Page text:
Court Upholds NYC Chokehold Law over Police Union Objections

A New York City law banning the use of chokeholds by police was upheld in a state court on Monday, following a challenge by police unions.

The legislation was signed by Mayor Bill de Blasio in July in reaction to massive demonstrations over the death of George Floyd, an African American man killed during his arrest by Minneapolis police officers. New York saw a related controversy in 2014, when an NYPD officer attempted to arrest resident Eric Garner, but killed Garner after placing him in a chokehold. Former NYPD commissioner James O’Neill fired the officer in 2019, following a recommendation from a police judge.

The New York City Council in July 2020 passed a law by councilman Rory Lancman, a Democrat from Queens, banning the use of chokeholds by a vote of 47-3. The law was upheld in a ruling by Judge Laurence L. Love of the 1st Judicial District branch of the New York Supreme Court.

“The need to protect both police officers and the public is a vital and fundamental function of society and it is essential that sufficient safeguards exist to allow officers to safely perform their duties while ensuring the safety of the general public and individuals being taken into custody,” Laurence wrote his the ruling.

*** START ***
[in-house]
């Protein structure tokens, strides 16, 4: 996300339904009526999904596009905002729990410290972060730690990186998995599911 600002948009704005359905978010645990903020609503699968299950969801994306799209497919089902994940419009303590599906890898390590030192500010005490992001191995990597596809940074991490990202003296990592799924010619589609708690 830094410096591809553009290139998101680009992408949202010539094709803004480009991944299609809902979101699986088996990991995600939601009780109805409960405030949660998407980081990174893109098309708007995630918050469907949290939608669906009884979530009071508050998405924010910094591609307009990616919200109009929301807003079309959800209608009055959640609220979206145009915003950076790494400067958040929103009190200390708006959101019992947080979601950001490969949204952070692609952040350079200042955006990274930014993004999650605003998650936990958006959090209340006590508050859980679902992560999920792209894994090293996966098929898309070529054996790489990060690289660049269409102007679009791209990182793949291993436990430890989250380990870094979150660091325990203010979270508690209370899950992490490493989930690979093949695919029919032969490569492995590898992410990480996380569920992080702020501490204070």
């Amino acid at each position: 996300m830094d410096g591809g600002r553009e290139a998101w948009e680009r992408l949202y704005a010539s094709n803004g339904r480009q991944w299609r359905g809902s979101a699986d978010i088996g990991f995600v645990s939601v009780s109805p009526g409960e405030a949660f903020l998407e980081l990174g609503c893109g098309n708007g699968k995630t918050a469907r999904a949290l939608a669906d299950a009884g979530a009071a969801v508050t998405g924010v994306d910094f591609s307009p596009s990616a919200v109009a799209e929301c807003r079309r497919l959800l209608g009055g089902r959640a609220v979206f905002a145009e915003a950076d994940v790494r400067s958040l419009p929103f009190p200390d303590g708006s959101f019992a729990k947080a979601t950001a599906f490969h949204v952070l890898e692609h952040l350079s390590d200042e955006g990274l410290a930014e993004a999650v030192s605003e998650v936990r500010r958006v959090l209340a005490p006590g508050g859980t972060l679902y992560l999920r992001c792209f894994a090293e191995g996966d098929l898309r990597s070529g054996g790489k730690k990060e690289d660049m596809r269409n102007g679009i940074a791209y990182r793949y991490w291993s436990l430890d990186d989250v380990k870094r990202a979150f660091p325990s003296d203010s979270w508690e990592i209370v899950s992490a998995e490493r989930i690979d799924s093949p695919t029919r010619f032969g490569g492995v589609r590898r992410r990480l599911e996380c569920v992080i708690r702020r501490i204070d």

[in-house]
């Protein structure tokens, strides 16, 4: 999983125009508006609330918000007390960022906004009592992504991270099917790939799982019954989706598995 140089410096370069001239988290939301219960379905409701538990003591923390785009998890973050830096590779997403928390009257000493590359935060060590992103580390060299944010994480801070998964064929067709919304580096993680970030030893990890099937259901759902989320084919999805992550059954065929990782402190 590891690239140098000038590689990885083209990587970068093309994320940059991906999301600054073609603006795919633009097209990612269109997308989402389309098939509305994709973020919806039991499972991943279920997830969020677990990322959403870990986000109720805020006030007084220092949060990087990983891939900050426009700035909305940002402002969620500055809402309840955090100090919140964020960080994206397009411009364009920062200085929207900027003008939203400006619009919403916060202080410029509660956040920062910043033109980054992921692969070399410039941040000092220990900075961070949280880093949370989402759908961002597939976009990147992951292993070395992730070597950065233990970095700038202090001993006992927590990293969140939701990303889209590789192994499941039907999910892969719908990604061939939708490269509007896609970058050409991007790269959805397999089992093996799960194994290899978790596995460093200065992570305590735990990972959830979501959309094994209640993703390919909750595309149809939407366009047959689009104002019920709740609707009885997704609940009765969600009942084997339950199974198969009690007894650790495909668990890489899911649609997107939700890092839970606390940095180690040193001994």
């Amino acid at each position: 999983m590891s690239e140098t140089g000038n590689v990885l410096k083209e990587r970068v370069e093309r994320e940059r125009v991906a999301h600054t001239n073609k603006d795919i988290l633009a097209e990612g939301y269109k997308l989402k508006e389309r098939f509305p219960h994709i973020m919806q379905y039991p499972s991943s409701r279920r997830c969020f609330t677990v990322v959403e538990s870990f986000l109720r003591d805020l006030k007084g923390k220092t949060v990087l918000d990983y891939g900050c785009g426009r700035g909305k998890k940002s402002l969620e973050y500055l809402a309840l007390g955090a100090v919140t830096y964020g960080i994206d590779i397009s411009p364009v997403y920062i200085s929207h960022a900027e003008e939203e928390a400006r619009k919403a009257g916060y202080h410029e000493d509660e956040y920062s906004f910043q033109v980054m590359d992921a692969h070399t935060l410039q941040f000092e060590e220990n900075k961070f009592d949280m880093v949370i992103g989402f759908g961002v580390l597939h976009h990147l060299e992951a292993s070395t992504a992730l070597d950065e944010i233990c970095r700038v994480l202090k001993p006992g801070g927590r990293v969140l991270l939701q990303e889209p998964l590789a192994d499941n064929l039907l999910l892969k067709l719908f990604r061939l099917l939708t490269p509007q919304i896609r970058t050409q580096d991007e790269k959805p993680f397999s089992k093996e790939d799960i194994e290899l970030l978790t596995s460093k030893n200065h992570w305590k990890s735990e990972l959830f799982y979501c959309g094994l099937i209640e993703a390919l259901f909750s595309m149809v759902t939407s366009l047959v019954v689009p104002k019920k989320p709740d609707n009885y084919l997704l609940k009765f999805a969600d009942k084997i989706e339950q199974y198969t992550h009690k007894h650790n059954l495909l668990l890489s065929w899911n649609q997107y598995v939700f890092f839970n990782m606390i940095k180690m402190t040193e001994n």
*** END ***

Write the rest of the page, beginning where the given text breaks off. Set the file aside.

Police unions alleged that the law banning chokeholds would cause “irreparable harm” to the ability of officers to carry out their duties since chokeholds are one of the only tactics by which they can restrain a violent suspect. But Laurence disagreed.

“The court finds that Plaintiffs allegations of ‘irreparable harm’ are entirely speculative and without merit,” Laurence wrote. “While plaintiffs contend that their due process rights are violated by the existence of the [chokehold law], the reality of the situation is the opposite.”

Lancman applauded the ruling after its release.

“Time for the [NYPD] to embrace reality, and maybe(?) become partners for reform instead of obstacles,” Lancman wrote on Twitter.

The George Floyd demonstrations caused some city governments, including in Minneapolis, New York, and Seattle, to consider police reforms and to direct funding away from police departments for the 2020 fiscal year. However, the measures have fallen short of some activists’ demands to completely “defund” police departments.

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